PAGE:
Easy Braised Red Cabbage (Blaukraut)

Easy Braised Red Cabbage (Blaukraut) | The Kitchen Maus

Enhancing a jar of ready-made German red cabbage to taste more like homemade is standard practice with my immediate family. It’s not to say that we don’t also have a recipe for making this braised German staple from scratch, but it’s just sometimes you don’t want the extra work of slicing up a whole cabbage head. This is going to be similar to my Bavarian style sauerkraut recipe, if you’re already familiar with it. If you’re not and you click on the link, you get to see how far my food photography has come!

This side dish is just referred to as Blaukraut (blue cabbage), Rotkraut or Rotkohl (both meaning red cabbage) in German, depending on your location. And yes, Germans have two words for”cabbage”. Until recently, I thought the difference in colour part of the moniker (blue versus red) had to do with purple vegetation sometimes being labeled as red or blue. Heck, we’re doing that in English with red cabbage because, come on, it’s clearly purple. I also thought it just had something to do with regional differences with German dialects. Turns out it’s the latter plus an added scientific reason behind the red or blue. It comes down to the PH in the soil. The more acidic the soil, the more red the cabbage will be and vice versa with more alkaline soils and it turning more blue in colour. Obviously, this means that Southern Germany, Austria and Switzerland have more alkaline soil than Northern Germany because there we call it Blaukraut!

Oh, this also goes for cooking. If you’re cooking red cabbage from scratch, you need to add acid to keep it from turning too blue. I don’t mean purple blue. I mean blue blue. Hence why red cabbage leaves are wonderful for dying Easter eggs a beautiful shade of blue.

 

Easy Braised Red Cabbage (Blaukraut) | The Kitchen Maus

Easy Braised Red Cabbage

(Blaukraut)

Ingredients:

  • 1 24 oz (680g) jar of ready-made Red Cabbage with Apple
  • 1/2 tart or semi tart Apple (like Granny Smith)
  • 3 tablespoons of Red Wine Vinegar
  • 1 tablespoon of Lingonberry or Red Currant Jam
  • 1 tablespoon of Bacon Fat 
  • 1 Bay Leaf
  • 3 Juniper Berries (optional)

The only jar of ready-made red cabbage I can reliably find in my area is Hengstenberg’s Red Cabbage with Apple, so that is what I use. However, there are various brand out there. If your red cabbage jar is without apple, just add the whole apple instead of just a half.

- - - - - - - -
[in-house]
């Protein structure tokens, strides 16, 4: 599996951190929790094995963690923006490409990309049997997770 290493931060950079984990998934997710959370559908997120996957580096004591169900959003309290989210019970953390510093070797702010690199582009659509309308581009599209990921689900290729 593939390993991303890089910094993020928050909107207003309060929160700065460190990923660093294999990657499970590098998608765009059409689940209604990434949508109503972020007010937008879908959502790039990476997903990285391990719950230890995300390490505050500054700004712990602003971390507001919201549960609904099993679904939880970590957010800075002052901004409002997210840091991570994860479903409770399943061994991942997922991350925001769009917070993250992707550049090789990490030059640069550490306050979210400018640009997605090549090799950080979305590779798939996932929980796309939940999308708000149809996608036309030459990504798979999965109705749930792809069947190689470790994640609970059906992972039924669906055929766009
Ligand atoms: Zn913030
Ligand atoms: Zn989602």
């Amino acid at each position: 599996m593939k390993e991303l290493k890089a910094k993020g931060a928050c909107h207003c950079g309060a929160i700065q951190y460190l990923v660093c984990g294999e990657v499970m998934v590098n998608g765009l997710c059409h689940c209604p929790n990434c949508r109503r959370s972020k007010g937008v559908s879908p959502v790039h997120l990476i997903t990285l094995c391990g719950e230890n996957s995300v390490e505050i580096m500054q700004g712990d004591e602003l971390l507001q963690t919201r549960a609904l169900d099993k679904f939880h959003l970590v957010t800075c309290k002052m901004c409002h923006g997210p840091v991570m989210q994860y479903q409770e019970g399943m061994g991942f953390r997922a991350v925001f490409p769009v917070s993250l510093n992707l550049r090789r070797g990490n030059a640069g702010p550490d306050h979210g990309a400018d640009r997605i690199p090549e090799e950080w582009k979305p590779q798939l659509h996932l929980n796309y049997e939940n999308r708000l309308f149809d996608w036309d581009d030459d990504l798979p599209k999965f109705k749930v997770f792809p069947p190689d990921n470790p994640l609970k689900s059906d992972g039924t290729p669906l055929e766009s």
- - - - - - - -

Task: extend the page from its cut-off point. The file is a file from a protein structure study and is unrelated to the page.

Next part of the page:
You can substitute red wine for red wine vinegar if you want it to be sweeter in taste.

Any type of red jelly or jam works for this recipe. Lingonberry, which is the same as German Preiselbeeren, and red currants are the flavours most likely to be used in Germany. Black currant jelly would also work exceptionally well and may be easier to find if your local grocery store carries Hero Fruit Spreads

If you don’t want to use bacon fat, olive oil or vegetable shortening works as well. The bacon fat just adds a little extra flavour!

 

Easy Braised Red Cabbage (Blaukraut) | The Kitchen Maus

Here’s a look at the items you might not already have in your pantry – Juniper Berries, a jar of Red Cabbage with Apple and Lingonberry Jam. While the juniper berries are part of the recipe, it also work without it. I don’t like to advocate buying a potentially expensive spice if you’re only going to use it once or twice, unless you really want to do so! 

 

Easy Braised Red Cabbage (Blaukraut) | The Kitchen Maus

Slice up the apple really thin. This is the only slicing we’ll do!

 

Easy Braised Red Cabbage (Blaukraut) | The Kitchen Maus

Add a spoonful of bacon fat to a large or medium large pot. It basically equates to a tablespoon. Melt the fat on medium heat. 

 

Easy Braised Red Cabbage (Blaukraut) | The Kitchen Maus

Sauté the the sliced apples in the bacon fat until they’re soft and are lightly browned.

 

Easy Braised Red Cabbage (Blaukraut) | The Kitchen Maus

Add the cabbage from the jar and stir together with the apple. Sauté for 5 mins. 

If you have problems opening the jar of red cabbage, you wouldn’t be the only one. I’ve had problems with every jar I’ve tried and have read online that other folks experience the same thing. I just gently whack the sides of the metal lid with the heavy end of the knife a few times and this easily breaks the lid’s death grip on the glass.

 

Easy Braised Red Cabbage (Blaukraut) | The Kitchen Maus

Now we add the water. I fill the now empty jar of red cabbage a third of the way full, close the lid and swish it around to get all leftover bits of cabbage. Pour over the cabbage and give it all a good stir.

Next we add the extra flavours!

 

Easy Braised Red Cabbage (Blaukraut) | The Kitchen Maus

Three tablespoons of red wine vinegar.

 

Easy Braised Red Cabbage (Blaukraut) | The Kitchen Maus

One tablespoon of lingonberry jam.

 

Easy Braised Red Cabbage (Blaukraut) | The Kitchen Maus

One bay leaf and three juniper berries.

 

Easy Braised Red Cabbage (Blaukraut) | The Kitchen Maus

Reduce the heat to low, cover the pot and let it simmer for 30 minutes.

 

Easy Braised Red Cabbage (Blaukraut) | The Kitchen Maus